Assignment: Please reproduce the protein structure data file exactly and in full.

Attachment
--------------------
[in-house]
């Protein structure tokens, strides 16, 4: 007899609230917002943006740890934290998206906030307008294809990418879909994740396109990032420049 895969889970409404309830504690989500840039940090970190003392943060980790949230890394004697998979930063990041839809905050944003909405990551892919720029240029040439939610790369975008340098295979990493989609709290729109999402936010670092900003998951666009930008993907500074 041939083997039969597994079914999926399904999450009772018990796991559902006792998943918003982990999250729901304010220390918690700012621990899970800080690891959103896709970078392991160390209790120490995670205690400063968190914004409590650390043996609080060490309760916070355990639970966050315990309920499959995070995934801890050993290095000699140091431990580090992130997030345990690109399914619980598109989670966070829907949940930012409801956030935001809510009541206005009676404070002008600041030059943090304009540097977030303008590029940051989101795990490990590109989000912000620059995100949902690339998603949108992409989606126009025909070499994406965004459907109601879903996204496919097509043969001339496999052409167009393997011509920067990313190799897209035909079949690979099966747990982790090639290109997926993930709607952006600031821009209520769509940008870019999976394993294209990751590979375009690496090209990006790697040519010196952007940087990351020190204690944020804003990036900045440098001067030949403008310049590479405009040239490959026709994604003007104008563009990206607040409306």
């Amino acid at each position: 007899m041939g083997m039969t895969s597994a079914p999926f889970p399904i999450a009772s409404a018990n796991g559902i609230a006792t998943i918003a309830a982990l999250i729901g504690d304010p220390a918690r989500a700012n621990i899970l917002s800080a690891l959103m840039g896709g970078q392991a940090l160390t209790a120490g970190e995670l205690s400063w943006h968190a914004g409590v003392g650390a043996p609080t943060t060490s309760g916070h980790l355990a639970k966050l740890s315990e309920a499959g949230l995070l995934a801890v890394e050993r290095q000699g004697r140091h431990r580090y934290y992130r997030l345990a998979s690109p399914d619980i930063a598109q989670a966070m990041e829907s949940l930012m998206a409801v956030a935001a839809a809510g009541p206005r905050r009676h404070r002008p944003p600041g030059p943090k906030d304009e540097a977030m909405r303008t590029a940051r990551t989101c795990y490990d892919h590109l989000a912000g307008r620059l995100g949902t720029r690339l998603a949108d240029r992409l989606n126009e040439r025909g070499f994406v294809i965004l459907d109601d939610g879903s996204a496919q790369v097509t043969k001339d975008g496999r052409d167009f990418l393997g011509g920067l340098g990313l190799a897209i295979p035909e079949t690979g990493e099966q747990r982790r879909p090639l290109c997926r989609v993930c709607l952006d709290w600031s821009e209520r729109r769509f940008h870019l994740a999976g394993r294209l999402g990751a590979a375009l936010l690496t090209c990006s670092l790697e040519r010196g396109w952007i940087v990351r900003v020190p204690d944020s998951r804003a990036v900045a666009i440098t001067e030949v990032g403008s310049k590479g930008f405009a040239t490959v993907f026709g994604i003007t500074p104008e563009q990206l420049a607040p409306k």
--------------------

[in-house]
């Protein structure tokens, strides 16, 4: 007899609230917002943006740890934290998206906030307008294809990418879909994740396109990032420049 895969889970409404309830504690989500840039940090970190003392943060980790949230890394004697998979930063990041839809905050944003909405990551892919720029240029040439939610790369975008340098295979990493989609709290729109999402936010670092900003998951666009930008993907500074 041939083997039969597994079914999926399904999450009772018990796991559902006792998943918003982990999250729901304010220390918690700012621990899970800080690891959103896709970078392991160390209790120490995670205690400063968190914004409590650390043996609080060490309760916070355990639970966050315990309920499959995070995934801890050993290095000699140091431990580090992130997030345990690109399914619980598109989670966070829907949940930012409801956030935001809510009541206005009676404070002008600041030059943090304009540097977030303008590029940051989101795990490990590109989000912000620059995100949902690339998603949108992409989606126009025909070499994406965004459907109601879903996204496919097509043969001339496999052409167009393997011509920067990313190799897209035909079949690979099966747990982790090639290109997926993930709607952006600031821009209520769509940008870019999976394993294209990751590979375009690496090209990006790697040519010196952007940087990351020190204690944020804003990036900045440098001067030949403008310049590479405009040239490959026709994604003007104008563009990206607040409306």
């Amino acid at each position: 007899m041939g083997m039969t895969s597994a079914p999926f889970p399904i999450a009772s409404a018990n796991g559902i609230a006792t998943i918003a309830a982990l999250i729901g504690d304010p220390a918690r989500a700012n621990i899970l917002s800080a690891l959103m840039g896709g970078q392991a940090l160390t209790a120490g970190e995670l205690s400063w943006h968190a914004g409590v003392g650390a043996p609080t943060t060490s309760g916070h980790l355990a639970k966050l740890s315990e309920a499959g949230l995070l995934a801890v890394e050993r290095q000699g004697r140091h431990r580090y934290y992130r997030l345990a998979s690109p399914d619980i930063a598109q989670a966070m990041e829907s949940l930012m998206a409801v956030a935001a839809a809510g009541p206005r905050r009676h404070r002008p944003p600041g030059p943090k906030d304009e540097a977030m909405r303008t590029a940051r990551t989101c795990y490990d892919h590109l989000a912000g307008r620059l995100g949902t720029r690339l998603a949108d240029r992409l989606n126009e040439r025909g070499f994406v294809i965004l459907d109601d939610g879903s996204a496919q790369v097509t043969k001339d975008g496999r052409d167009f990418l393997g011509g920067l340098g990313l190799a897209i295979p035909e079949t690979g990493e099966q747990r982790r879909p090639l290109c997926r989609v993930c709607l952006d709290w600031s821009e209520r729109r769509f940008h870019l994740a999976g394993r294209l999402g990751a590979a375009l936010l690496t090209c990006s670092l790697e040519r010196g396109w952007i940087v990351r900003v020190p204690d944020s998951r804003a990036v900045a666009i440098t001067e030949v990032g403008s310049k590479g930008f405009a040239t490959v993907f026709g994604i003007t500074p104008e563009q990206l420049a607040p409306k």